Many evidences support the role of the cerebellum (Cb) in motor learning and memory. Previous studies showed that olivary projections to the Cb are involved in motor learning. Since the pontine nuclei are the other main relay in the cerebro-cerebellar pathway, our purpose is to verify the involvement of the ponto-cerebellar projection in motor skills and spatial learning, by comparing sham-operated animals and rats with selective lesion of the inferior olivary complex (IOC) or middle cerebellar peduncle (mcp). Two groups of male Wistar rats were used: in order to destroy the IOC, the first group was treated with 3-acetylpiridine (3-AP) i. p. ; the second group received electrolytic lesions of the mcp, to interrupt the ponto-cerebellar pathway. Different groups of lesioned and sham-operated animals were then submitted to 3 tasks: unrotated-rod, rota rod at 20 r. p. m., and Morris water maze (MWM). When trained on the unrotated-rod, either 3-AP-treated or mcp lesioned rats showed at the beginning some static equilibrium deficiencies but, with training, they were able to reach the maximal scores attained by the controls. The rats submitted to the rota-rod at 20 r. p. m. obtained scores significantly lower than the controls. In fact, they were unable to improve their performance by training. Therefore, our results suggest that either the lesion of the IOC or the lesion of the mcp prevent learning of complex motor sequences. Finally, the animals were submitted to a MWM (spatial version) : the results indicate that both the lesion of the IOC and mcp alter learning of spatial tasks. These findings show that both the ponto- and the olivo-cerebellar pathways are involved in learning complex motor sequences and spatial tasks. Since both projections converge onto Purkinje cells, our data suggest that motor learning is supported in the cerebellum by anatomical re-arrangement of synaptic interactions of Purkinje cells with both climbing and parallel afferent fibers

Motor skills and learning in the rats: role of the ponto-cerebellar pathway

GASBARRI, Antonella;POMPILI, ASSUNTA;PACITTI, FRANCESCA;
2002

Abstract

Many evidences support the role of the cerebellum (Cb) in motor learning and memory. Previous studies showed that olivary projections to the Cb are involved in motor learning. Since the pontine nuclei are the other main relay in the cerebro-cerebellar pathway, our purpose is to verify the involvement of the ponto-cerebellar projection in motor skills and spatial learning, by comparing sham-operated animals and rats with selective lesion of the inferior olivary complex (IOC) or middle cerebellar peduncle (mcp). Two groups of male Wistar rats were used: in order to destroy the IOC, the first group was treated with 3-acetylpiridine (3-AP) i. p. ; the second group received electrolytic lesions of the mcp, to interrupt the ponto-cerebellar pathway. Different groups of lesioned and sham-operated animals were then submitted to 3 tasks: unrotated-rod, rota rod at 20 r. p. m., and Morris water maze (MWM). When trained on the unrotated-rod, either 3-AP-treated or mcp lesioned rats showed at the beginning some static equilibrium deficiencies but, with training, they were able to reach the maximal scores attained by the controls. The rats submitted to the rota-rod at 20 r. p. m. obtained scores significantly lower than the controls. In fact, they were unable to improve their performance by training. Therefore, our results suggest that either the lesion of the IOC or the lesion of the mcp prevent learning of complex motor sequences. Finally, the animals were submitted to a MWM (spatial version) : the results indicate that both the lesion of the IOC and mcp alter learning of spatial tasks. These findings show that both the ponto- and the olivo-cerebellar pathways are involved in learning complex motor sequences and spatial tasks. Since both projections converge onto Purkinje cells, our data suggest that motor learning is supported in the cerebellum by anatomical re-arrangement of synaptic interactions of Purkinje cells with both climbing and parallel afferent fibers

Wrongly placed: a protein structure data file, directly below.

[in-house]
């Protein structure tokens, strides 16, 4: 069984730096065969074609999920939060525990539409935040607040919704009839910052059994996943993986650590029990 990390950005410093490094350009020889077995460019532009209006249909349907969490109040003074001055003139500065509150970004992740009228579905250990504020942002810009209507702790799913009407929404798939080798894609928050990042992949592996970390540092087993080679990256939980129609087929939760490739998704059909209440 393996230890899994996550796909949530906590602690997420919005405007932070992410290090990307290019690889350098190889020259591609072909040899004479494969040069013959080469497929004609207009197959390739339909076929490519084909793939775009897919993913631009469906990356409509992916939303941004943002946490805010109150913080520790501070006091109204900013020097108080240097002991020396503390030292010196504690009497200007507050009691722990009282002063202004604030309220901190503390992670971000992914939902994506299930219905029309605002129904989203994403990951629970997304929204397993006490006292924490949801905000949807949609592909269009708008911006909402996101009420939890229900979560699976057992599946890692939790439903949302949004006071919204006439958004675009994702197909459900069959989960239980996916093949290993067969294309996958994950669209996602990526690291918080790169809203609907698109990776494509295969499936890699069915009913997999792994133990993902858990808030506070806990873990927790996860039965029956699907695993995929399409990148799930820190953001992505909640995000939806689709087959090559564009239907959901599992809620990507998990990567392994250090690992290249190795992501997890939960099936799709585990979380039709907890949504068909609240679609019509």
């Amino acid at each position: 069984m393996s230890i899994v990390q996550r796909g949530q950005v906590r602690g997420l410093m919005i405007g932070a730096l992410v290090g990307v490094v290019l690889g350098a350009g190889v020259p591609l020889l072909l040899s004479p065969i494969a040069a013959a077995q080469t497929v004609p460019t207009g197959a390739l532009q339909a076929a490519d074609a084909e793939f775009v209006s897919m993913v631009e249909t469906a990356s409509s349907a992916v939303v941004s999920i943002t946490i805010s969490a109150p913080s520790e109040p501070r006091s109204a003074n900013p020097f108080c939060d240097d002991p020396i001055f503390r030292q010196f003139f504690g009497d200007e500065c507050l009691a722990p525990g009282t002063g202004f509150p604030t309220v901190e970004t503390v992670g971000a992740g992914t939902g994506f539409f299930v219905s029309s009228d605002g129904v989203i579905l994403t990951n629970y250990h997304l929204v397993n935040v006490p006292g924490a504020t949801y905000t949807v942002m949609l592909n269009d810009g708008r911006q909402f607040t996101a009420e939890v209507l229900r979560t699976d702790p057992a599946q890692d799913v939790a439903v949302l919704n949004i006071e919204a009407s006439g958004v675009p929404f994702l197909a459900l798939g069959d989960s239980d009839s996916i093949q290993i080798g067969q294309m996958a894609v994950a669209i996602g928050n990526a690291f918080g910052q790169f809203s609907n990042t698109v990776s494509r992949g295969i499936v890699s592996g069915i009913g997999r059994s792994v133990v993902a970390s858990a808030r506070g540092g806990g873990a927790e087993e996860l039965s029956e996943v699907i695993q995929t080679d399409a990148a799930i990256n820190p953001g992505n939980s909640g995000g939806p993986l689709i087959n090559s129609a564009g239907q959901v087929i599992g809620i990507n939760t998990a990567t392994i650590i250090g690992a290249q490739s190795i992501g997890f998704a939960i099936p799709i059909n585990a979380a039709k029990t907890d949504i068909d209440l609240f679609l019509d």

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Utilizza questo identificativo per citare o creare un link a questo documento: http://hdl.handle.net/11697/33407
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